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Nationalmuseum acquires 'An Allegory of War' by Louis Masreliez
Louis Masreliez, An Allegory of War, c.1790–92. Oil on canvas. NM 7613. © Christie’s Images Ltd. 2021.



STOCKHOLM.- Nationalmuseum has acquired An Allegory of War, a painting by Louis Masreliez originally intended to be one of two overdoor pieces for King Gustav III’s bedchamber in the royal palace in Stockholm. The work is of major significance, marking a transition in the artist’s oeuvre from epic historical scenes to more decorative works.

As one of the leading painters and interior designers of the Gustavian period, Louis Masreliez (1748–1810) was equal to the task. Born in Paris, he arrived in Stockholm at the age of five when his father, the ornamental sculptor Adrien Masreliez, was hired to work on the new palace. Young Louis soon proved to be something of an artistic child prodigy. He received the best possible education, which culminated in 1769 in a travel scholarship. Via Paris he travelled to Rome, where he studied for the next 12 years. In this cosmopolitan environment Masreliez mixed with the leading artists of the time, found his niche in the emerging neoclassical style, and drew many studies of Classical and Renaissance motifs to serve as reference material.

On returning to Stockholm in 1782, Masreliez was well equipped to oversee the redecoration of Gustav III’s private apartment at the palace in keeping with contemporary neoclassical interior design trends. Neoclassicism blended the grotesque decorative style of the Renaissance with features inspired by ancient Rome. The best-known example in Sweden today is the interior decoration of Gustav III’s pavilion at Haga. Meanwhile, Masreliez also had a solid grounding in historical painting, the task he was originally destined for in the service of the crown. Here too, he combined various influences from the great masters, all packaged in an elegant neoclassical form. This can be clearly seen in An Allegory of War.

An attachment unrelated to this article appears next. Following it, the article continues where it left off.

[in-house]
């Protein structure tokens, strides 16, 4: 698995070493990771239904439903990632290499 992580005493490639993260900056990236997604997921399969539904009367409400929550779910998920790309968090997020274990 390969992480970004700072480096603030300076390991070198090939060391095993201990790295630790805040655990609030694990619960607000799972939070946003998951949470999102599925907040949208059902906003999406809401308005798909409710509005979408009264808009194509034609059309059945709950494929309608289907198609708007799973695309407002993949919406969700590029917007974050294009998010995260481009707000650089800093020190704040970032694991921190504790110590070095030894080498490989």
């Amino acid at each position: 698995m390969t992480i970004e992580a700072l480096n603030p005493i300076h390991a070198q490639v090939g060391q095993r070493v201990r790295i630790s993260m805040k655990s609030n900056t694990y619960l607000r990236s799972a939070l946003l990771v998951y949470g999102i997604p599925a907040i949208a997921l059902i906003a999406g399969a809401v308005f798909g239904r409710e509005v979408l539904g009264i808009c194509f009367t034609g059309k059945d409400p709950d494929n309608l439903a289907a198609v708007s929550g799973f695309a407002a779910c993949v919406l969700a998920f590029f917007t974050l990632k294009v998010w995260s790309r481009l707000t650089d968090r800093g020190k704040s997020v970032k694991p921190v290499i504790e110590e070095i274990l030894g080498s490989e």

It is conceivable that Gustav III himself chose the subject matter for the two overdoor paintings in his bedchamber. The king was heavily involved and had his own ideas regarding the interior decoration of royal properties, as contemporary sources attest. An Allegory of War and its counterpart, An Allegory of Peace, would promote the image of the king as defender of the realm and ultimate guarantor of peace. The topic was highly relevant, as the works were created in the immediate aftermath of Sweden’s 1788–90 war against Russia. An Allegory of War depicts Minerva alighting from her horse-drawn chariot, holding a shield in one hand and the lightning bolt of Zeus in the other. Above her hovers Boreas, god of the north wind, accompanied by winged zephyrs with snowflakes emanating from their mouths. It is both a dramatic composition and an unusually powerful painting with its grand, sweeping lines. The somewhat explosive colour palette, dominated by earth tones and martial red, reinforces the subject matter.

From an inscription on a preliminary sketch by Masreliez, we know that this image represented the Swedish victory at the battle of Narva in 1700, an event to which Gustav III frequently alluded, since it had secured Sweden’s position as a great power for some years. If Karl XII was explicitly presented here as the warrior king, then Gustav III would implicitly be the prince of peace in the counterpart image. A preliminary study in oils for An Allegory of Peace has been in Nationalmuseum’s collection since 1917. It is believed the ensemble was never completed following the king’s death in 1792, and instead the artist retained ownership of the works.










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